Happy new year, blog readers! I was able to start off the new year with the Nova Scotia Book Arts Group, making some bookbinding weights. It was a fun little project to do as a group. Check out the NSBAG blog to see the results, as well as some guidance on making your own.

Here's what we made at the NSBAG meeting:
Smaller weights are very handy, particularly when making small books. I love having a variety of small weights on hand, so it's great to add to my collection. These get used all the time!

Thursday, December 22, 2022

Festive books!

I recently conducted a little workshop making these festive books, perfect for Christmas tree ornaments and whatnot.
The structure was a drum leaf binding and each book had printed pages, with a bit of holiday music. We used Japanese chiyogami on the covers because there are lots of beautiful Japanese papers that have Christmasy colours!
This was a fun session to wrap up the 2022 workshop season. Thanks and Happy Holidays to all the folks who take my workshops and keep coming back for more!

Friday, November 11, 2022

Sewn Board Binding Workshop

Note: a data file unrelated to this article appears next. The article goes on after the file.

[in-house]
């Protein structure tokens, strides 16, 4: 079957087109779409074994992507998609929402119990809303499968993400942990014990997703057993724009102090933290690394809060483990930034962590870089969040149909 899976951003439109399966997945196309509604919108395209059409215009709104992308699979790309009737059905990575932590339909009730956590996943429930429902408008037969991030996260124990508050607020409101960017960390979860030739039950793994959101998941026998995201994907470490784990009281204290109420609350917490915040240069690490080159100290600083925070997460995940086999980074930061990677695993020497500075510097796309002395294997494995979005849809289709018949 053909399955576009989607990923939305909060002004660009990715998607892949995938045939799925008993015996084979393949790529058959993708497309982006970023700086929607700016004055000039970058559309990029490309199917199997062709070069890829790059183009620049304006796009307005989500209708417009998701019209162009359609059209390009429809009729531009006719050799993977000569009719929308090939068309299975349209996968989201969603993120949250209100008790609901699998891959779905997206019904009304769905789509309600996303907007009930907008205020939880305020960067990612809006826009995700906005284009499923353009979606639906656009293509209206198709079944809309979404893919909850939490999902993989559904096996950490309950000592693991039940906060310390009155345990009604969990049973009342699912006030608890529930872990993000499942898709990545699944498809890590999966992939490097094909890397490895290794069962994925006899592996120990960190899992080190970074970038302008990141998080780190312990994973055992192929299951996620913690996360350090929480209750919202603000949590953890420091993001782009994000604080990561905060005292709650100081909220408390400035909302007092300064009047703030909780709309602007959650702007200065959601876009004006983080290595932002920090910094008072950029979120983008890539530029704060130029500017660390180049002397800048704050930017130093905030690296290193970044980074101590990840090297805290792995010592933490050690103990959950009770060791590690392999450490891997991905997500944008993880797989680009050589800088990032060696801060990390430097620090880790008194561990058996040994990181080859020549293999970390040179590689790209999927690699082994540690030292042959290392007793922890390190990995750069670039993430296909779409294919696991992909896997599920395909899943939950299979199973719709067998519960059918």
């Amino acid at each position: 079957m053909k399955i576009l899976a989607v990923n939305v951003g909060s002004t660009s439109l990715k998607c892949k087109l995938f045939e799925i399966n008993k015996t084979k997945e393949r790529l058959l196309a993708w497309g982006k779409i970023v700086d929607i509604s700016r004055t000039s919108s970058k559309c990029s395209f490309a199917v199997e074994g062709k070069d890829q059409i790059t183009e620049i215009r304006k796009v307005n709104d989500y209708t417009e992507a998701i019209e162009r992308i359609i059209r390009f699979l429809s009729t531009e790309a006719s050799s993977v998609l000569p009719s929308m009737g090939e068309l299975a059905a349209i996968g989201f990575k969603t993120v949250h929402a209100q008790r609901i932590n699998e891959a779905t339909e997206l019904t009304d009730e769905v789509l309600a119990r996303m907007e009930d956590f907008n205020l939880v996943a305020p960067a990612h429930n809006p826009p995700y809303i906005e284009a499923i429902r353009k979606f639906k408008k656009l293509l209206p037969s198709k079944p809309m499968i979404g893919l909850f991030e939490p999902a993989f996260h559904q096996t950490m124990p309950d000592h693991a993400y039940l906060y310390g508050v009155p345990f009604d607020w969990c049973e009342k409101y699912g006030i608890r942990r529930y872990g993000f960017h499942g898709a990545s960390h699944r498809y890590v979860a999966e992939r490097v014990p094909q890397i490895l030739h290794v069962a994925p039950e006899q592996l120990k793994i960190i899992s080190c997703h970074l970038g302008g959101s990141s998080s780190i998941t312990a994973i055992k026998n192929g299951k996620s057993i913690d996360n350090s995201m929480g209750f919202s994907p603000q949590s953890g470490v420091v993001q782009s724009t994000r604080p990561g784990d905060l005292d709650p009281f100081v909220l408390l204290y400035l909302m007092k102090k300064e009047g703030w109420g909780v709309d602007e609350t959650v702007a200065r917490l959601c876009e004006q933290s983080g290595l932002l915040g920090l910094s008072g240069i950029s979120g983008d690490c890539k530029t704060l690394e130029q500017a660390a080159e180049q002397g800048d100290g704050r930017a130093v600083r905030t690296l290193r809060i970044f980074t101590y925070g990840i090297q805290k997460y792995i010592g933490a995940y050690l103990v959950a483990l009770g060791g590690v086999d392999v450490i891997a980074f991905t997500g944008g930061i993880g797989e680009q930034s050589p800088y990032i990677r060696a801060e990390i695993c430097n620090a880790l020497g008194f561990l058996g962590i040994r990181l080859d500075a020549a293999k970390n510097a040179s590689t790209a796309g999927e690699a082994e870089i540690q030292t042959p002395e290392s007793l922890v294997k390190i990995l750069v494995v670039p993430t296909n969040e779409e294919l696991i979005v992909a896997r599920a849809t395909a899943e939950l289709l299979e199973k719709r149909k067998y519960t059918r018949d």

I don't have many opportunities to use the sewn board binding structure, so it was a lot of fun to teach this in a workshop recently. It allowed me to make a few examples, which was fun, and then introduce it to a very eager group of students. And as expected, everyone loves this book structure.

Look at all the beautiful books they made!

Thursday, November 03, 2022

Bookbinding around the world

I really enjoyed teaching the most recent version of my "Bookbinding Around the World" course. I have taught a few variations of this course, including some different book structures each time. The course is typically just four sessions so there are obvious limitations to what can be done in that time. In past versions of this course I have included projects such as the Nag Hammadi structure, the Secret Belgian Binding aka Criss Cross Binding, also the Ethiopian chain stitch, as well as various Japanese styles.